There is plenty written about parental alienation, the parent who brainwashes and the impact of alienation on the child. There is less written about the devastation of the parent who is ultimately rejected by their child as a result of parental alienation. Often this rejected parent is referred to as the “targeted’ parent.
Characteristics of the Targeted Parent: Researchers have attempted to identify characteristics of the targeted parent. Ross and Blush (1990) identified the targeted parent as the “relatively healthy parent” who is minimally contributing to the alienation. Stahl (1999) and Sanders (1993) also found the targeted parent as the healthier parent. On the other hand, Lund (1995,) stated that the targeted parent is “excessively rigid, insensitive to the child’s needs, lacks warmth and is controlling or demanding.” Johnston identified the targeted parent’s passive or dependent behaviors (1997.) Some researchers have found that many of these parents had a tenuous or limited relationship with their child prior to the separation. Also noted is that many of these parents have limited awareness of how their behaviors may have contributed to the alienation.
It has been my clinical experience that the major differences in these characteristics may be determined by examining the primary reason behind why the alienating parent is attempting to do so. For alienating parents with personality disorders, the targeted parent is likely to be the healthier parent. For those alienating parents that are doing so to be hostile or malicious, other findings may be noted. Although the research may help identify a pattern, there are always exceptions.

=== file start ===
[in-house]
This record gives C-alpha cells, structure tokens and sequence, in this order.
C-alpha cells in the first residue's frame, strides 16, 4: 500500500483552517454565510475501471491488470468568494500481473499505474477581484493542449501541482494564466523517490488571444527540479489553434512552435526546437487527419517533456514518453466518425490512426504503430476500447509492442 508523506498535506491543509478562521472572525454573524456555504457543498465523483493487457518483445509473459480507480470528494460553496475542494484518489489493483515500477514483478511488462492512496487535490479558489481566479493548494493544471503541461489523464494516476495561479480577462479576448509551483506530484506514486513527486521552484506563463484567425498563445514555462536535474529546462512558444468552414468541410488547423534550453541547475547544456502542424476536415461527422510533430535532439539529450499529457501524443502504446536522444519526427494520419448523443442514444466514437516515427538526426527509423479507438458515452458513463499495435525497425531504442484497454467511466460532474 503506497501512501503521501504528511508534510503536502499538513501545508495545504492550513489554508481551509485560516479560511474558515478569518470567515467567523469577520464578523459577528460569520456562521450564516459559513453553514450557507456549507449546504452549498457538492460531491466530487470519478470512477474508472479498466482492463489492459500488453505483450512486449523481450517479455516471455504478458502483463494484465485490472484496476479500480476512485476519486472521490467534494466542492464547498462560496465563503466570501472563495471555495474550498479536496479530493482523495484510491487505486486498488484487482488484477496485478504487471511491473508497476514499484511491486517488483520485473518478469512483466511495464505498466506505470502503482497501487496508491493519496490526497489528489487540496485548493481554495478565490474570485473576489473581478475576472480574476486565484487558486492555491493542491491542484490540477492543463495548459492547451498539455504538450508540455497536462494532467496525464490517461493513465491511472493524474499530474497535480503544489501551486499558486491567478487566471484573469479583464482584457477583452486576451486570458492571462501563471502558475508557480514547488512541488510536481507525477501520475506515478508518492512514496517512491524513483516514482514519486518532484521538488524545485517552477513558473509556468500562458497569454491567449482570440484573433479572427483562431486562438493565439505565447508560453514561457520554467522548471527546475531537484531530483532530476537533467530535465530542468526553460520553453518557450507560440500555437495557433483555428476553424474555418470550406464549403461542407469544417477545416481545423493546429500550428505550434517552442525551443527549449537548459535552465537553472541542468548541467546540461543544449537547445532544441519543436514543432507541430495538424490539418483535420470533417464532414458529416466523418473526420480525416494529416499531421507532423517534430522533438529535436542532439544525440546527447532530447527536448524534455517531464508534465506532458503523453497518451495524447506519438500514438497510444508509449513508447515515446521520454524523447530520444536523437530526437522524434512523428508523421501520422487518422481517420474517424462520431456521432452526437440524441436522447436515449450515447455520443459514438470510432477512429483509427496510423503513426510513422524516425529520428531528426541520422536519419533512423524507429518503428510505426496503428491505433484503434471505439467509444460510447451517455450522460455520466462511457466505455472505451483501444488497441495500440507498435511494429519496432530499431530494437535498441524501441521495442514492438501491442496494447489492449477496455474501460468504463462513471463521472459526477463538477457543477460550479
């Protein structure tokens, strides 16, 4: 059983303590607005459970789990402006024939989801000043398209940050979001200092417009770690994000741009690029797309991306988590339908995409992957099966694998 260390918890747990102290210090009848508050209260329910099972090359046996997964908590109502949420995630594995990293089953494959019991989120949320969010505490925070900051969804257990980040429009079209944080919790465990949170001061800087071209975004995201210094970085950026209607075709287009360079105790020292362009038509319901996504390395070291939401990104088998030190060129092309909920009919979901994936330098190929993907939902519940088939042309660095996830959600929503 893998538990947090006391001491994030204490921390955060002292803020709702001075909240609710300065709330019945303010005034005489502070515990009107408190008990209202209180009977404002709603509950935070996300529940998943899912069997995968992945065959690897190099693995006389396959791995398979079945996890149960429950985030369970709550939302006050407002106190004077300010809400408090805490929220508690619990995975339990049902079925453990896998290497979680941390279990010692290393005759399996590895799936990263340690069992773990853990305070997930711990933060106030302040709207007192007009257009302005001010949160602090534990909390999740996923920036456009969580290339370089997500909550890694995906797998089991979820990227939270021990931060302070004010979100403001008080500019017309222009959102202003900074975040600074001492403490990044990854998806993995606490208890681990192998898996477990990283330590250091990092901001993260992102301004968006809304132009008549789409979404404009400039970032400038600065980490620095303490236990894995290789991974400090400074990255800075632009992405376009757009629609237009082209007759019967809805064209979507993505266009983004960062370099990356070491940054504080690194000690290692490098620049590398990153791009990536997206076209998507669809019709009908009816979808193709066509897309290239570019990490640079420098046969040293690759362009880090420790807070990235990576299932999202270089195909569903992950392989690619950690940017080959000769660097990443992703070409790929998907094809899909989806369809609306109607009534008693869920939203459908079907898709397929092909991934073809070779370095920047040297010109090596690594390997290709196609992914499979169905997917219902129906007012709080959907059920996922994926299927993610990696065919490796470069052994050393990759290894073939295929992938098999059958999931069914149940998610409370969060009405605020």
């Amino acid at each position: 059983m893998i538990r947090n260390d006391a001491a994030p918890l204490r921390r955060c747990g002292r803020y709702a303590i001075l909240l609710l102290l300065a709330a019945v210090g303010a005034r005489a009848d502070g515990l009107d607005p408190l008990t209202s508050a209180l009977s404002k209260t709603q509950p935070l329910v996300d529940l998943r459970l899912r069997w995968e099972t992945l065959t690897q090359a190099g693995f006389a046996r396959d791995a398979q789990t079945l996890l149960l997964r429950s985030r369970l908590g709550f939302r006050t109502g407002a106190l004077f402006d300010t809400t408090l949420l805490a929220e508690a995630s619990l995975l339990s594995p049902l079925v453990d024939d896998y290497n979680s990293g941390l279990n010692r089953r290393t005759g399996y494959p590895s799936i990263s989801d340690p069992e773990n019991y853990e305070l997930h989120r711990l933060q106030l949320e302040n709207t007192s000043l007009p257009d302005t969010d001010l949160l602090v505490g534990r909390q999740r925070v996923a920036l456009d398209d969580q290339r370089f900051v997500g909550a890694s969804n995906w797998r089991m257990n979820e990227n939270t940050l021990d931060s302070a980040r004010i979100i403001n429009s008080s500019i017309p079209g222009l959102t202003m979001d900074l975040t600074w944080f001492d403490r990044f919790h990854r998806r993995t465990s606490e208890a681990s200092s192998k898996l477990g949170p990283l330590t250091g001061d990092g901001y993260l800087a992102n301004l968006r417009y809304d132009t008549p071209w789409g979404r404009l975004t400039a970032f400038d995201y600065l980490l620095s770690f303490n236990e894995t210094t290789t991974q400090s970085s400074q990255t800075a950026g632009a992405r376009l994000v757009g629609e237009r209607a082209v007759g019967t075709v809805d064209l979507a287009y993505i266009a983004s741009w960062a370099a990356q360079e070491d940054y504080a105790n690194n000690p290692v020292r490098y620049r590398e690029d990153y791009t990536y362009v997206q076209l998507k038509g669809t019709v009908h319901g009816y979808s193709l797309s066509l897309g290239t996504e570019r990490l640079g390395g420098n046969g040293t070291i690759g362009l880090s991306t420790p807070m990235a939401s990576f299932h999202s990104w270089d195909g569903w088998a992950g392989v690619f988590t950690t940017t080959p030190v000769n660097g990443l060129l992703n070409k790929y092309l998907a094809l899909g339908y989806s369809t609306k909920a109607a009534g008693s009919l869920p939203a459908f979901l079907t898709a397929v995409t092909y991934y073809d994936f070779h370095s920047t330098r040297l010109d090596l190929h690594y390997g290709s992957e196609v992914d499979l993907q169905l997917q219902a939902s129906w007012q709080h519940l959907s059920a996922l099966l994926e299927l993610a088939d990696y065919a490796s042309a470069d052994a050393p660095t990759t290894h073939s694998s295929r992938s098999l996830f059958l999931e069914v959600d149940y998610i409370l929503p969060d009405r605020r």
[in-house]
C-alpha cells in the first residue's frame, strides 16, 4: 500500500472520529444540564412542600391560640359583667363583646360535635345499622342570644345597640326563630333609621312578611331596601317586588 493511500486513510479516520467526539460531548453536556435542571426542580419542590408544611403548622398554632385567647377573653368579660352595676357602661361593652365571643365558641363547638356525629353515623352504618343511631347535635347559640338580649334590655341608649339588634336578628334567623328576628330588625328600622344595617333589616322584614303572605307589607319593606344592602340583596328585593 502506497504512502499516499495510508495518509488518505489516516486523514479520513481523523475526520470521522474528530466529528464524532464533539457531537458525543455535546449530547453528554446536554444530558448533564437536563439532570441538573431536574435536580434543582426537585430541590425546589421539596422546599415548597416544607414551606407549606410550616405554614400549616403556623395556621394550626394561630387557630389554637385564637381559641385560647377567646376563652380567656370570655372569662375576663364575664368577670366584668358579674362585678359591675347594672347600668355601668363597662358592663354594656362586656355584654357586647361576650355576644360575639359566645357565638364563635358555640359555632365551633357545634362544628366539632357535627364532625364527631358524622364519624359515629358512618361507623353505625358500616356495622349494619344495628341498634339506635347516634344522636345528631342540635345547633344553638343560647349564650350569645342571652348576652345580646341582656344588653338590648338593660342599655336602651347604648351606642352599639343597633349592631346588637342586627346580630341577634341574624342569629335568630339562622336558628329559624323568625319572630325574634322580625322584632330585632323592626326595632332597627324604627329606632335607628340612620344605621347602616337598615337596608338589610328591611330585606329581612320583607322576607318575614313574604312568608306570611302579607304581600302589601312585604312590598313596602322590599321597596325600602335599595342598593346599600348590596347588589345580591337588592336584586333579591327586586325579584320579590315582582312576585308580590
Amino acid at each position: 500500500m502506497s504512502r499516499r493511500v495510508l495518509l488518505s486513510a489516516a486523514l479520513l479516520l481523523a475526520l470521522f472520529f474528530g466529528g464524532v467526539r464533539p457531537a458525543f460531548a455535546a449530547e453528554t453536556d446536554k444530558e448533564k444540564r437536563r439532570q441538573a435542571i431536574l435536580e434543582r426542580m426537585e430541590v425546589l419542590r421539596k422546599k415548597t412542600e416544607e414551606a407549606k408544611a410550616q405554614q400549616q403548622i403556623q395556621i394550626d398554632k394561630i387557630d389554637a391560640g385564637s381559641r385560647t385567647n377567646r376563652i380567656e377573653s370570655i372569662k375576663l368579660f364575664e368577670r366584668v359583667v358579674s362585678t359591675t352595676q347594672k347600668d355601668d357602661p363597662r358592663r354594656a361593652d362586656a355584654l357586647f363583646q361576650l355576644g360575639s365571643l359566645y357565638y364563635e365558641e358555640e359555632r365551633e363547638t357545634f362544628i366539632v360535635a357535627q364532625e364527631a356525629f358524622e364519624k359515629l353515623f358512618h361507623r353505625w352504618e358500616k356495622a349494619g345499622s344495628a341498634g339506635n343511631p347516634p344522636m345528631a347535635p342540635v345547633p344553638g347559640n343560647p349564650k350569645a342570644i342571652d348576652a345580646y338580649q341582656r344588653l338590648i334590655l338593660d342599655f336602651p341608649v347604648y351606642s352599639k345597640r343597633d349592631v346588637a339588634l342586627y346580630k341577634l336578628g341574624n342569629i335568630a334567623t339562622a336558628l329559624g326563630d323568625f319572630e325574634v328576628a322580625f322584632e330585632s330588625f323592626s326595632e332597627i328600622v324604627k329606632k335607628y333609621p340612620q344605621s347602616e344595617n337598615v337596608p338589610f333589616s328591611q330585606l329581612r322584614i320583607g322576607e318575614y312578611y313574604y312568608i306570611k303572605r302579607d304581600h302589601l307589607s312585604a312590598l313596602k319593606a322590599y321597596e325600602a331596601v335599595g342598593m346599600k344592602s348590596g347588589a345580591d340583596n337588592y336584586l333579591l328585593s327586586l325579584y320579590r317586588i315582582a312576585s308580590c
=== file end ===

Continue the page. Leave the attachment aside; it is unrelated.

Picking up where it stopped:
Characteristics of the Marital Separation: The circumstances of the martial separation have been noted as contributing to the alienation. For example, if the targeted parent was seen as being responsible for the marital break-up, this was a factor in alienation. The likelihood increases further if the reason identified for the break-up was an issue of infidelity. Furthermore, if the targeted parent becomes involved with a new partner immediately after the separation, this had a very strong correlation to the risk of alienation. Lastly, if the targeted parent leaves the marriage abruptly, this too seems to increase the likelihood of alienation occurring. None of these factors excuse the emotional abuse of alienation. These factors do however, seem to negatively impact both the alienating parent and the child.
Catch 22: Sadly, if the targeted parent keeps trying to convince their child to spend time with them, the other parent will say, “See your father/mother is so selfish and does not care about what you want!” Likewise, if the targeted parent gives up and stops trying to force visitation, the alienating parent will say, “I told you he/she does not really care about you!” Truly it is “damned if you do and damned if you don’t!”